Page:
Father says Capt. Herb comforted sons at accident scene before heart attack

by: Tom Jones Updated:


ATLANTA - The father whose two sons were in a violent crash is thankful longtime WSB traffic reporter Capt. Herb Emory was there to comfort his sons.
Emory suffered a massive heart attack at that scene.
The two-car crash happened Saturday afternoon on Burnt Hickory Road in Douglasville.
Right after the collision, Emory, who lives nearby, rushed to the scene.
Manuel McFarland's two sons, Julius, 19, and Jalen, 11, were in one of the cars.
"Herb was, from what I was told, he was like the third person on the scene and he was trying to get my oldest son Julius out," McFarland said.
"I was pretty much knocked out," Julius told Channel 2's Tom Jones.
He was trapped inside and didn't know one of the voices trying to keep him calm was Emory's.
"We flipped over into the grass into a ditch," Jalen explained. He was injured and dazed but managed to get out of the car after the crash.
Their dad says Capt. Herb was a godsend as he worked the scene and tried to comfort him and his sons.
"Herb calmed him down... and was trying to get Julius out of the vehicle. Also calmed me down because I was hysterical," McFarland recalled.
He says when he arrived at the scene he recognized Emory and also noticed him taking charge.
"It seemed like he knew what to do. He directed people to where they needed to go," he said.
McFarland says he saw Emory walk off as he left to go check on his sons in the hospital.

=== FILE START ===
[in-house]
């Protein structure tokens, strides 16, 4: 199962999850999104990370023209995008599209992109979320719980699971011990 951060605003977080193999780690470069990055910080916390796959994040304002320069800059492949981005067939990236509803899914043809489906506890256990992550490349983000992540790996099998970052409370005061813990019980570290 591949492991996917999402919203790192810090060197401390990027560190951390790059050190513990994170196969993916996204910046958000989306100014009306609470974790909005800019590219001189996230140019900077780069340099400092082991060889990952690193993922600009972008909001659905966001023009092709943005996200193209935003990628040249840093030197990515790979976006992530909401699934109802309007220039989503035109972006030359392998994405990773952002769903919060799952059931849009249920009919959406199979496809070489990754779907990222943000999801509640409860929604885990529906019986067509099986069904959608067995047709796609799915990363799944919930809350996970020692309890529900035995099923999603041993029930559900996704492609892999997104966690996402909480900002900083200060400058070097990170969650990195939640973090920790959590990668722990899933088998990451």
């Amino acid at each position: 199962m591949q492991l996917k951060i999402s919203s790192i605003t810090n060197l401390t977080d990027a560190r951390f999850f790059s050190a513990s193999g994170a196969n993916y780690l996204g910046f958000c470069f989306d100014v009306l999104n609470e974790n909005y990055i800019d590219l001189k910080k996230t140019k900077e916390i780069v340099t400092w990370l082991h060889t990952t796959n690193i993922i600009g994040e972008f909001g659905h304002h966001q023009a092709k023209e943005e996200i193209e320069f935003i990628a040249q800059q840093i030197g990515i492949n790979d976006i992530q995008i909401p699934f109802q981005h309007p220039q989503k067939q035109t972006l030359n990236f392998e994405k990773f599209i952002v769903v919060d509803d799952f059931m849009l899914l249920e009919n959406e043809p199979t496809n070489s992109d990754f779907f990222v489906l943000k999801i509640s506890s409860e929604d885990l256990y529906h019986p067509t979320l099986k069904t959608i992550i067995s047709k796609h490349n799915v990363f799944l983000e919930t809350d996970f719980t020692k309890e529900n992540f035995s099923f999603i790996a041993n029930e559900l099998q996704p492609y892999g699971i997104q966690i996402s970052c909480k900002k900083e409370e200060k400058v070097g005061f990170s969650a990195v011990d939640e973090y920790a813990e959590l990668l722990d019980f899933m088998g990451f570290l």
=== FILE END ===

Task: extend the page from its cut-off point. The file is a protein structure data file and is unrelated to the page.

He thought nothing more until he heard the 61-year-old traffic guru died of a massive heart attack he suffered at the scene.
"You almost couldn't believe it. They always say God takes the good ones first," he said.
McFarland sends his condolences to Capt. Herb's family. He's thankful Emory was in the right place doing what he always has done. And that's direct people to safety.
"All you could think of is it was Capt. Herb. It was the thing that he would do," McFarland said.
McFarland thought it was coincidental Emory was on the scene helping his sons years after he first met him.
"I was first introduced to him on a ... I think we were having a field day or a career day rather," he said.
McFarland was in the third grade. He says Capt. Herb made eye contact as he spoke and was very engaged.
"He was a hands-on type of person so whenever he came to talk to you he put his hands on your shoulder," he said.
Now those hands will be laid to rest after one last act of kindness. An act the McFarland family will never forget.

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